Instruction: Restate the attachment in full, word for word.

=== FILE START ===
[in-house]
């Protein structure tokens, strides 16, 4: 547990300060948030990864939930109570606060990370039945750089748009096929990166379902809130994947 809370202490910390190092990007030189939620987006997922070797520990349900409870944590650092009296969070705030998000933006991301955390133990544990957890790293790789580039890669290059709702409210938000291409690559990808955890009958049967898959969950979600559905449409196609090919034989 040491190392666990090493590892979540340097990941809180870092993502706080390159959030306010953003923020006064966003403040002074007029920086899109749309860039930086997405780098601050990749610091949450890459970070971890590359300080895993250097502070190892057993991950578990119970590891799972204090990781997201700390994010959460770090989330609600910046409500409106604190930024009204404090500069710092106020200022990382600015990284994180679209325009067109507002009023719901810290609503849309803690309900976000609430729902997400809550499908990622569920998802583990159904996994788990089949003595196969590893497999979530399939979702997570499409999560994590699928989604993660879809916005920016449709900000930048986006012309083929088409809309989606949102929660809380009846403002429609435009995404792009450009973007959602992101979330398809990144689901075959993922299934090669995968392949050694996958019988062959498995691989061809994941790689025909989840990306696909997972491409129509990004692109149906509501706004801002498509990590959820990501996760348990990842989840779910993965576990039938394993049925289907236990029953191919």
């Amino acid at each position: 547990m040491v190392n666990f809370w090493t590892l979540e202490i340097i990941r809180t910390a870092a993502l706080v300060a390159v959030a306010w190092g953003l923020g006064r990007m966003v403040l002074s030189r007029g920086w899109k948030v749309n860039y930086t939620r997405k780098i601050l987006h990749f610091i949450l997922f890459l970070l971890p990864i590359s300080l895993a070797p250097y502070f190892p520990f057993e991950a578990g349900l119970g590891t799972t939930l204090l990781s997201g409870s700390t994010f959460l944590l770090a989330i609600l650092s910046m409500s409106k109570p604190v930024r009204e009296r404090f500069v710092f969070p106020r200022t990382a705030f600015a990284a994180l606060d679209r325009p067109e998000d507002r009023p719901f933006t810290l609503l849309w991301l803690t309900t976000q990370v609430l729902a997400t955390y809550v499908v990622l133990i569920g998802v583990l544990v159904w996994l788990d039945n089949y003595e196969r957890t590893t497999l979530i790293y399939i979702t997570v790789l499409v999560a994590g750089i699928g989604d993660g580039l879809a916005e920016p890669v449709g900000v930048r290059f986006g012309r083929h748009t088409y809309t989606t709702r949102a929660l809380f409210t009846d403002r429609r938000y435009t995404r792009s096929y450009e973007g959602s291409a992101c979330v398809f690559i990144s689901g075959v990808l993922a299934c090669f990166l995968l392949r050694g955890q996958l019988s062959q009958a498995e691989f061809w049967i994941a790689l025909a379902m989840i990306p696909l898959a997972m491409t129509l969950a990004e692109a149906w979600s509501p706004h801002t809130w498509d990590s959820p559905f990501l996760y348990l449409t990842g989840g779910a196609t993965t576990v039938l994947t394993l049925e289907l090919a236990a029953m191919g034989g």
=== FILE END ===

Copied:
[in-house]
């Protein structure tokens, strides 16, 4: 547990300060948030990864939930109570606060990370039945750089748009096929990166379902809130994947 809370202490910390190092990007030189939620987006997922070797520990349900409870944590650092009296969070705030998000933006991301955390133990544990957890790293790789580039890669290059709702409210938000291409690559990808955890009958049967898959969950979600559905449409196609090919034989 040491190392666990090493590892979540340097990941809180870092993502706080390159959030306010953003923020006064966003403040002074007029920086899109749309860039930086997405780098601050990749610091949450890459970070971890590359300080895993250097502070190892057993991950578990119970590891799972204090990781997201700390994010959460770090989330609600910046409500409106604190930024009204404090500069710092106020200022990382600015990284994180679209325009067109507002009023719901810290609503849309803690309900976000609430729902997400809550499908990622569920998802583990159904996994788990089949003595196969590893497999979530399939979702997570499409999560994590699928989604993660879809916005920016449709900000930048986006012309083929088409809309989606949102929660809380009846403002429609435009995404792009450009973007959602992101979330398809990144689901075959993922299934090669995968392949050694996958019988062959498995691989061809994941790689025909989840990306696909997972491409129509990004692109149906509501706004801002498509990590959820990501996760348990990842989840779910993965576990039938394993049925289907236990029953191919």
């Amino acid at each position: 547990m040491v190392n666990f809370w090493t590892l979540e202490i340097i990941r809180t910390a870092a993502l706080v300060a390159v959030a306010w190092g953003l923020g006064r990007m966003v403040l002074s030189r007029g920086w899109k948030v749309n860039y930086t939620r997405k780098i601050l987006h990749f610091i949450l997922f890459l970070l971890p990864i590359s300080l895993a070797p250097y502070f190892p520990f057993e991950a578990g349900l119970g590891t799972t939930l204090l990781s997201g409870s700390t994010f959460l944590l770090a989330i609600l650092s910046m409500s409106k109570p604190v930024r009204e009296r404090f500069v710092f969070p106020r200022t990382a705030f600015a990284a994180l606060d679209r325009p067109e998000d507002r009023p719901f933006t810290l609503l849309w991301l803690t309900t976000q990370v609430l729902a997400t955390y809550v499908v990622l133990i569920g998802v583990l544990v159904w996994l788990d039945n089949y003595e196969r957890t590893t497999l979530i790293y399939i979702t997570v790789l499409v999560a994590g750089i699928g989604d993660g580039l879809a916005e920016p890669v449709g900000v930048r290059f986006g012309r083929h748009t088409y809309t989606t709702r949102a929660l809380f409210t009846d403002r429609r938000y435009t995404r792009s096929y450009e973007g959602s291409a992101c979330v398809f690559i990144s689901g075959v990808l993922a299934c090669f990166l995968l392949r050694g955890q996958l019988s062959q009958a498995e691989f061809w049967i994941a790689l025909a379902m989840i990306p696909l898959a997972m491409t129509l969950a990004e692109a149906w979600s509501p706004h801002t809130w498509d990590s959820p559905f990501l996760y348990l449409t990842g989840g779910a196609t993965t576990v039938l994947t394993l049925e289907l090919a236990a029953m191919g034989g």